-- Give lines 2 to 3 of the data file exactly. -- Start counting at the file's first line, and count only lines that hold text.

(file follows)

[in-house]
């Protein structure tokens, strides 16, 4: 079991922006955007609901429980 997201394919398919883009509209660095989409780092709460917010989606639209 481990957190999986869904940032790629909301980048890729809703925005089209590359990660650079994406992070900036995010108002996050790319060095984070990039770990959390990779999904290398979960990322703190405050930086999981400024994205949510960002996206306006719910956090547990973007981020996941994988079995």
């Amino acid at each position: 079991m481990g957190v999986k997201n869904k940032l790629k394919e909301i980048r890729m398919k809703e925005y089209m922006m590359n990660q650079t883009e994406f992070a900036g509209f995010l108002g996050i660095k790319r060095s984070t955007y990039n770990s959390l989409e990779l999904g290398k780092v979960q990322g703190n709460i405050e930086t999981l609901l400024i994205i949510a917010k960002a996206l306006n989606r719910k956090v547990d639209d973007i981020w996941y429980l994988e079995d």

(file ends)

């Protein structure tokens, strides 16, 4: 079991922006955007609901429980 997201394919398919883009509209660095989409780092709460917010989606639209 481990957190999986869904940032790629909301980048890729809703925005089209590359990660650079994406992070900036995010108002996050790319060095984070990039770990959390990779999904290398979960990322703190405050930086999981400024994205949510960002996206306006719910956090547990973007981020996941994988079995």
């Amino acid at each position: 079991m481990g957190v999986k997201n869904k940032l790629k394919e909301i980048r890729m398919k809703e925005y089209m922006m590359n990660q650079t883009e994406f992070a900036g509209f995010l108002g996050i660095k790319r060095s984070t955007y990039n770990s959390l989409e990779l999904g290398k780092v979960q990322g703190n709460i405050e930086t999981l609901l400024i994205i949510a917010k960002a996206l306006n989606r719910k956090v547990d639209d973007i981020w996941y429980l994988e079995d």